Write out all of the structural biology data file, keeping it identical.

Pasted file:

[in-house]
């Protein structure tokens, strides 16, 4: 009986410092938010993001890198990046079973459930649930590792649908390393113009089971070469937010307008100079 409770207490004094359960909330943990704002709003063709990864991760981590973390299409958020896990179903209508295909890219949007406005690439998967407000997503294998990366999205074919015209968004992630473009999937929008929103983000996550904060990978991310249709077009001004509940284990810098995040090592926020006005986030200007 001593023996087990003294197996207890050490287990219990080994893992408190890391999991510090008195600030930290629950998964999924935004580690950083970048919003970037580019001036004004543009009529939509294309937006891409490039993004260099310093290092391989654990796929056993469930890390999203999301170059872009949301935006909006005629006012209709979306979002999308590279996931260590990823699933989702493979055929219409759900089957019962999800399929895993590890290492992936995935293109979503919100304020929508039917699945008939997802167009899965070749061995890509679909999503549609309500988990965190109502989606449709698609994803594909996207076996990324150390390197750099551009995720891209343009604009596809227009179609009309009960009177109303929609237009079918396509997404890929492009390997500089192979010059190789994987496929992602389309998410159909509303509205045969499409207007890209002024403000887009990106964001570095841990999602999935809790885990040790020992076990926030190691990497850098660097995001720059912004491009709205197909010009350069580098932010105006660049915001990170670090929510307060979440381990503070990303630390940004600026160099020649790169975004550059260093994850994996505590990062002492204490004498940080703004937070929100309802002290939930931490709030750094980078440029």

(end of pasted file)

[in-house]
């Protein structure tokens, strides 16, 4: 009986410092938010993001890198990046079973459930649930590792649908390393113009089971070469937010307008100079 409770207490004094359960909330943990704002709003063709990864991760981590973390299409958020896990179903209508295909890219949007406005690439998967407000997503294998990366999205074919015209968004992630473009999937929008929103983000996550904060990978991310249709077009001004509940284990810098995040090592926020006005986030200007 001593023996087990003294197996207890050490287990219990080994893992408190890391999991510090008195600030930290629950998964999924935004580690950083970048919003970037580019001036004004543009009529939509294309937006891409490039993004260099310093290092391989654990796929056993469930890390999203999301170059872009949301935006909006005629006012209709979306979002999308590279996931260590990823699933989702493979055929219409759900089957019962999800399929895993590890290492992936995935293109979503919100304020929508039917699945008939997802167009899965070749061995890509679909999503549609309500988990965190109502989606449709698609994803594909996207076996990324150390390197750099551009995720891209343009604009596809227009179609009309009960009177109303929609237009079918396509997404890929492009390997500089192979010059190789994987496929992602389309998410159909509303509205045969499409207007890209002024403000887009990106964001570095841990999602999935809790885990040790020992076990926030190691990497850098660097995001720059912004491009709205197909010009350069580098932010105006660049915001990170670090929510307060979440381990503070990303630390940004600026160099020649790169975004550059260093994850994996505590990062002492204490004498940080703004937070929100309802002290939930931490709030750094980078440029």